The state of Texas passed the Customer Service Standards Act (SB 1563) in 1999 which requires each state agency to establish a set of customer service standards and to gather information regarding the quality of services delivered to its customers . The official UT Dallas point of contact in response to this legislation is the Office of Strategic Planning and Analysis, whose director submits the required reports  to The University of Texas System (UT System) and to the Texas Higher Education Coordinating Board (THECB). The Office of Student Affairs continues to provide students opportunity for immediate feedback through various surveys available at the point of service entry .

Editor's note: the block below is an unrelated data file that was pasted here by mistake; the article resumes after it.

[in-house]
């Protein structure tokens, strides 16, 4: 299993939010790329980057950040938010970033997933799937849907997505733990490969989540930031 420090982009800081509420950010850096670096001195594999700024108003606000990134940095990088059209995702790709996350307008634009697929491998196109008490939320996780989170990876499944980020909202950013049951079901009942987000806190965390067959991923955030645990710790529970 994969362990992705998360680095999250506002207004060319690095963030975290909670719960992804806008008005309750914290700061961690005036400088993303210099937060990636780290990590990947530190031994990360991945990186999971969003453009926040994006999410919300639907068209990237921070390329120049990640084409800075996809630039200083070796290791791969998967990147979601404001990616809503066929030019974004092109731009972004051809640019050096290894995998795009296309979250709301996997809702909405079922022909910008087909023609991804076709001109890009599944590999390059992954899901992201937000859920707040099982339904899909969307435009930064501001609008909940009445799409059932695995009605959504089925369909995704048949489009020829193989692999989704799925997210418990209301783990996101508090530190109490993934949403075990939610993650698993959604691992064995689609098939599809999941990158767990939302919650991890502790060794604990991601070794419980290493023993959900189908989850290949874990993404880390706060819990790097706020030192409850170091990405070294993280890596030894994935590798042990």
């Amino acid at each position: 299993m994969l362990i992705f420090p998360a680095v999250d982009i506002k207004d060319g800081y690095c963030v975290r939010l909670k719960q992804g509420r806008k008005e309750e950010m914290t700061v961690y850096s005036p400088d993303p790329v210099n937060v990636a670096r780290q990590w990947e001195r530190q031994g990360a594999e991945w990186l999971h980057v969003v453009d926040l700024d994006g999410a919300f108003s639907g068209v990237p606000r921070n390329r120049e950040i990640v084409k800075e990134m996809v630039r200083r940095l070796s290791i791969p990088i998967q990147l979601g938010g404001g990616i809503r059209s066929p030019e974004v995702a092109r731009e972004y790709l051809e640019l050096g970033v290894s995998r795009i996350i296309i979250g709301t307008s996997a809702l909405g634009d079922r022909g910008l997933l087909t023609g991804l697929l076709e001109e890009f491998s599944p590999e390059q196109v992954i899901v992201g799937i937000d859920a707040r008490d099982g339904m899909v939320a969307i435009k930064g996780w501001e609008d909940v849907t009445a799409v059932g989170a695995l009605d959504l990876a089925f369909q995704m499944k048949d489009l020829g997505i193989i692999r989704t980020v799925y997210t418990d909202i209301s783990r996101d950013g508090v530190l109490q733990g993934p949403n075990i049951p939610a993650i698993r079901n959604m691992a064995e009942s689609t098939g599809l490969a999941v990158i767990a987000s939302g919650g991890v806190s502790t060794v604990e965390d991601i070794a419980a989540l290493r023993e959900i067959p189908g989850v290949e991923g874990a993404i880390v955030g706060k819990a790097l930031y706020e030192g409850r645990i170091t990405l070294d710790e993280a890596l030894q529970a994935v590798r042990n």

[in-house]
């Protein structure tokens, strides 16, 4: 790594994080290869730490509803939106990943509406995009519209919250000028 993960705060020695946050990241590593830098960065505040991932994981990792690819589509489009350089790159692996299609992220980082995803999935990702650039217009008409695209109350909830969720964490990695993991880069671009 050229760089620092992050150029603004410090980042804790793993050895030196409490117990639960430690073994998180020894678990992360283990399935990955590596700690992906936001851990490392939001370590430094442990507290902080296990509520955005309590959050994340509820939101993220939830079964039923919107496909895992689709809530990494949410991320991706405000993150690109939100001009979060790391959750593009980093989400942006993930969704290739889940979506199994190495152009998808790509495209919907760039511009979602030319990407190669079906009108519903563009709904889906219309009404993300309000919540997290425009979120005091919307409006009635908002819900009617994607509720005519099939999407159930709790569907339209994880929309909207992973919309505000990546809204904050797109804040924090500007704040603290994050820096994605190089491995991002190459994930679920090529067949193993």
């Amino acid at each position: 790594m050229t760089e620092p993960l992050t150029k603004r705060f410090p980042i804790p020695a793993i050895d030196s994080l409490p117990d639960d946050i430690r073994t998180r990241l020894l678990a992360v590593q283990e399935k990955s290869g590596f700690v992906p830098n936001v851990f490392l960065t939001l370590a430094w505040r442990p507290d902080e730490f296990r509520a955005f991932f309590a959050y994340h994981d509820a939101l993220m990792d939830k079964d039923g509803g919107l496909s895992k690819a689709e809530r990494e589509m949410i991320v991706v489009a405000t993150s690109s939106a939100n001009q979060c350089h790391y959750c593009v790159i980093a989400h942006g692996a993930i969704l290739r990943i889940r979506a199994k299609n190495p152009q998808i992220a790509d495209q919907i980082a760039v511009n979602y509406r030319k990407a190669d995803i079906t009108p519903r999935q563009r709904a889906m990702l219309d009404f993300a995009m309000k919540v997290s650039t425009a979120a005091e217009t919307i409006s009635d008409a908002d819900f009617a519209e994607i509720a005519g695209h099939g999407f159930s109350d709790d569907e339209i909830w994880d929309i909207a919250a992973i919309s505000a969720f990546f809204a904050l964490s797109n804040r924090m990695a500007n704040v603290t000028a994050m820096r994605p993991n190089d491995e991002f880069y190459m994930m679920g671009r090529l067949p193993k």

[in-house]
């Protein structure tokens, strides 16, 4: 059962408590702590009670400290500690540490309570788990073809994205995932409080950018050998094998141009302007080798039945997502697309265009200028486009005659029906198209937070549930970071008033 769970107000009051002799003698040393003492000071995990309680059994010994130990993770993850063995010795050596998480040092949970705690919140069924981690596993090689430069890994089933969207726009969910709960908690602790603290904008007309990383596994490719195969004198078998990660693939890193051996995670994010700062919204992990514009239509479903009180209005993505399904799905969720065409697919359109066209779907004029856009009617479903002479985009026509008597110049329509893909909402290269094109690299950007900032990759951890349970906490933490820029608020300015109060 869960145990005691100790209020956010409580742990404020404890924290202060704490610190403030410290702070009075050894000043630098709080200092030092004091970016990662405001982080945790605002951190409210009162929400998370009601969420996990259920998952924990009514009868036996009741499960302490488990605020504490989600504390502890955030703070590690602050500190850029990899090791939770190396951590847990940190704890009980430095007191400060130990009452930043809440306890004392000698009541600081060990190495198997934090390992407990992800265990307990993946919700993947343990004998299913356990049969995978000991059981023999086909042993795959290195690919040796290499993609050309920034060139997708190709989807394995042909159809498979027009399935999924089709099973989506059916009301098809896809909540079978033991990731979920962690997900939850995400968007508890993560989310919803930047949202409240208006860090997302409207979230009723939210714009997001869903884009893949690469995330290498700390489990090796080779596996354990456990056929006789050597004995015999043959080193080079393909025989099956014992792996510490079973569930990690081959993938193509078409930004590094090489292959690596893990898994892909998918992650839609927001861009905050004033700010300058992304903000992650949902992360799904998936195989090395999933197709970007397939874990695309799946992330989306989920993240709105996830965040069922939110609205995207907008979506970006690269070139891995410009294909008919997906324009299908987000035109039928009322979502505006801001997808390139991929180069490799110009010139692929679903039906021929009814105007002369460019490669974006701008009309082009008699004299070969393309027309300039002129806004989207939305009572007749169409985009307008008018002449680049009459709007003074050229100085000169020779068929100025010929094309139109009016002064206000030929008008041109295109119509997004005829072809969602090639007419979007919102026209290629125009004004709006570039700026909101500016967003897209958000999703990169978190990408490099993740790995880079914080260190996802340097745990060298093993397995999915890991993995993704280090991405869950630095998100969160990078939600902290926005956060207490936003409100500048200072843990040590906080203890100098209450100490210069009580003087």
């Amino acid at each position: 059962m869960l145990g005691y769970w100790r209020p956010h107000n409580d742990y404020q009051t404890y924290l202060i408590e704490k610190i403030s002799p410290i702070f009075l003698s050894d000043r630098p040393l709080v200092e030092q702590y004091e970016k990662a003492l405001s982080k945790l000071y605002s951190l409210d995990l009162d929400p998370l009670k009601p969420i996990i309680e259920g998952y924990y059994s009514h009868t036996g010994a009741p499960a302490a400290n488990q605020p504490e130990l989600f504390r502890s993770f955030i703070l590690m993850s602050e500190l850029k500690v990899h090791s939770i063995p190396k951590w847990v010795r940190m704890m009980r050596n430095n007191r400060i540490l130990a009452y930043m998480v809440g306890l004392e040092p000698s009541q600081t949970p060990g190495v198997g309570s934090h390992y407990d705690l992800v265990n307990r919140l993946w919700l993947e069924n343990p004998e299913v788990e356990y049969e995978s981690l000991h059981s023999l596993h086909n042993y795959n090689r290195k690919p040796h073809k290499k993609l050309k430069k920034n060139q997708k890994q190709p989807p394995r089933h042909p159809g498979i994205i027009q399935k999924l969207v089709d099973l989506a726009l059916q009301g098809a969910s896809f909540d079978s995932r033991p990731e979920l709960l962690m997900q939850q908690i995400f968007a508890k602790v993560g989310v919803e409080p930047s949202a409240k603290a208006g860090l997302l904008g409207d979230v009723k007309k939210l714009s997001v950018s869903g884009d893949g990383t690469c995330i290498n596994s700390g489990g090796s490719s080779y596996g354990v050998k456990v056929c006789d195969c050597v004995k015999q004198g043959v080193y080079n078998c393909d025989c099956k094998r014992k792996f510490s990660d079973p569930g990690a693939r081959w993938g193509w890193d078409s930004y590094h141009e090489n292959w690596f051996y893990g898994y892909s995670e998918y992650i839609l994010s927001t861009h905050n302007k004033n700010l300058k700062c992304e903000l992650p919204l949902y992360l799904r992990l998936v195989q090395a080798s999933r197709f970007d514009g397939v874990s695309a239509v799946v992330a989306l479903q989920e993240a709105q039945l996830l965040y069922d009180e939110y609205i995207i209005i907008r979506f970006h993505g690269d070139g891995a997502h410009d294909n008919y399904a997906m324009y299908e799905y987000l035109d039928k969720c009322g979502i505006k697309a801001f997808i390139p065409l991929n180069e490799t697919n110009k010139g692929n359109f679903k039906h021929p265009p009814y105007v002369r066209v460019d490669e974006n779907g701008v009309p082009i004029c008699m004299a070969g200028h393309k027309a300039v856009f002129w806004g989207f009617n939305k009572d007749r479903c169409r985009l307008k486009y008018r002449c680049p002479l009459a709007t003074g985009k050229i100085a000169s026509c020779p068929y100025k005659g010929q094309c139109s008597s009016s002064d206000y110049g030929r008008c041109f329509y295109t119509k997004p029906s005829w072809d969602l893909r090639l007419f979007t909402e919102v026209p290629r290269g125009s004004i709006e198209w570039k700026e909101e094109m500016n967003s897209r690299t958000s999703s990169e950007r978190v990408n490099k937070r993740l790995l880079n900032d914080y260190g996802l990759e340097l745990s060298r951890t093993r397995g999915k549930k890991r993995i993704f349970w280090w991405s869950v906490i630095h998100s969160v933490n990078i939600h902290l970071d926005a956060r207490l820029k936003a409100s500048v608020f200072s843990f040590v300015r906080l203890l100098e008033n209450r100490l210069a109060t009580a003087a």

Despite the multiple opportunities for students to find assistance-through distributed e-mail information, online documents, printed materials in orientation sessions or classes-complaints will invariably appear through channels other than those offered. As a result, many offices have established e-mail bulletin boards through which students can seek information or initiate a complaint. To take one example: the UT Dallas Student Government Association (SGA), which works closely with the Office of Business Affairs and the Office of Student Affairs to resolve student complaints (especially with regard to student housing), has posted an online complaint form  and an online appeal form for traffic and parking citations . Similarly, the Student Affairs Division has created several e-mail bulletin boards (e.g., email@example.com, firstname.lastname@example.org and email@example.com) where students can begin the process of filing formal, written complaints. Similar general addresses exist within the Bursar’s Office, the Financial Aid Office, the Registrar’s Office, and others. These lists are closely monitored, and the complaints are answered in a timely fashion.